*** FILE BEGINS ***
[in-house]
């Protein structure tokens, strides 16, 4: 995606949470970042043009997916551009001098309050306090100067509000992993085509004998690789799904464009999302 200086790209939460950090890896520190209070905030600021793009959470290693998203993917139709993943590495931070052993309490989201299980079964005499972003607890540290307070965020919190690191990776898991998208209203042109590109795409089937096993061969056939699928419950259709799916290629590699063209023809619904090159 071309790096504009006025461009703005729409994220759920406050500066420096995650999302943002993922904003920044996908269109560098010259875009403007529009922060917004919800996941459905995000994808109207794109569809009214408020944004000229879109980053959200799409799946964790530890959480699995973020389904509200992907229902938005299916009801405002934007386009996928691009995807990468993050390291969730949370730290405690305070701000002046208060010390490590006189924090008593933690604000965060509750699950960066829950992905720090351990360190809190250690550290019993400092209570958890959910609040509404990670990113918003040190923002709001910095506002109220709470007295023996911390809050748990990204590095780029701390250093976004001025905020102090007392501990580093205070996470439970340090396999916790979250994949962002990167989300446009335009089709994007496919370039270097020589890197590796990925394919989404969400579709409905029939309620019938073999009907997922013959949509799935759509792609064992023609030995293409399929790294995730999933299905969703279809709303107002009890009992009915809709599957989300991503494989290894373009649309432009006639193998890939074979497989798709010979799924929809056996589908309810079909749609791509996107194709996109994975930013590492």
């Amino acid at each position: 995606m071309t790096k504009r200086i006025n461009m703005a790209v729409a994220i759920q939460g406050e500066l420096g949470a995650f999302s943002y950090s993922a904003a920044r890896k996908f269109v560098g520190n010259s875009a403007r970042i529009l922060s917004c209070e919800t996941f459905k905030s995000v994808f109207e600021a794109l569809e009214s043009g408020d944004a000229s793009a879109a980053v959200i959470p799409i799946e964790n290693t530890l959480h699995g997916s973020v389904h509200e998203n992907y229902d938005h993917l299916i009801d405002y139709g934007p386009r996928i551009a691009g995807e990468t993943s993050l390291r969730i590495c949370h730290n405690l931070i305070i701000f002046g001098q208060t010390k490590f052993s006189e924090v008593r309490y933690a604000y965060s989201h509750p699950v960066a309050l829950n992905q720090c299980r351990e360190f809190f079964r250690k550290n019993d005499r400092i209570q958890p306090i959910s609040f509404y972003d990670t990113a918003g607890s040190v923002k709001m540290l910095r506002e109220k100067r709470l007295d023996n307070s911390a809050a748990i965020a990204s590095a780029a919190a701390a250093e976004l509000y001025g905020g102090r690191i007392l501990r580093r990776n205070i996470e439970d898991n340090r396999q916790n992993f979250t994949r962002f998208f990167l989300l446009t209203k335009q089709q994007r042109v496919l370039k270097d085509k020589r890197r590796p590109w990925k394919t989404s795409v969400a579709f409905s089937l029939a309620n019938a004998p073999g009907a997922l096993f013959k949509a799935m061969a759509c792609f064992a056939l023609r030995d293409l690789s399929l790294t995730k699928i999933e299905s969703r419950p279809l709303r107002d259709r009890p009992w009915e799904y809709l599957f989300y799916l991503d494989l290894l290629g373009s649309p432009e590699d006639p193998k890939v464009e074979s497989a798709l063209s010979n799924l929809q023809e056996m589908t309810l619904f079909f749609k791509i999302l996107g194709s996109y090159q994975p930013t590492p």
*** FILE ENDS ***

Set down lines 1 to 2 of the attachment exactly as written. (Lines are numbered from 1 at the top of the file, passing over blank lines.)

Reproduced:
[in-house]
């Protein structure tokens, strides 16, 4: 995606949470970042043009997916551009001098309050306090100067509000992993085509004998690789799904464009999302 200086790209939460950090890896520190209070905030600021793009959470290693998203993917139709993943590495931070052993309490989201299980079964005499972003607890540290307070965020919190690191990776898991998208209203042109590109795409089937096993061969056939699928419950259709799916290629590699063209023809619904090159 071309790096504009006025461009703005729409994220759920406050500066420096995650999302943002993922904003920044996908269109560098010259875009403007529009922060917004919800996941459905995000994808109207794109569809009214408020944004000229879109980053959200799409799946964790530890959480699995973020389904509200992907229902938005299916009801405002934007386009996928691009995807990468993050390291969730949370730290405690305070701000002046208060010390490590006189924090008593933690604000965060509750699950960066829950992905720090351990360190809190250690550290019993400092209570958890959910609040509404990670990113918003040190923002709001910095506002109220709470007295023996911390809050748990990204590095780029701390250093976004001025905020102090007392501990580093205070996470439970340090396999916790979250994949962002990167989300446009335009089709994007496919370039270097020589890197590796990925394919989404969400579709409905029939309620019938073999009907997922013959949509799935759509792609064992023609030995293409399929790294995730999933299905969703279809709303107002009890009992009915809709599957989300991503494989290894373009649309432009006639193998890939074979497989798709010979799924929809056996589908309810079909749609791509996107194709996109994975930013590492």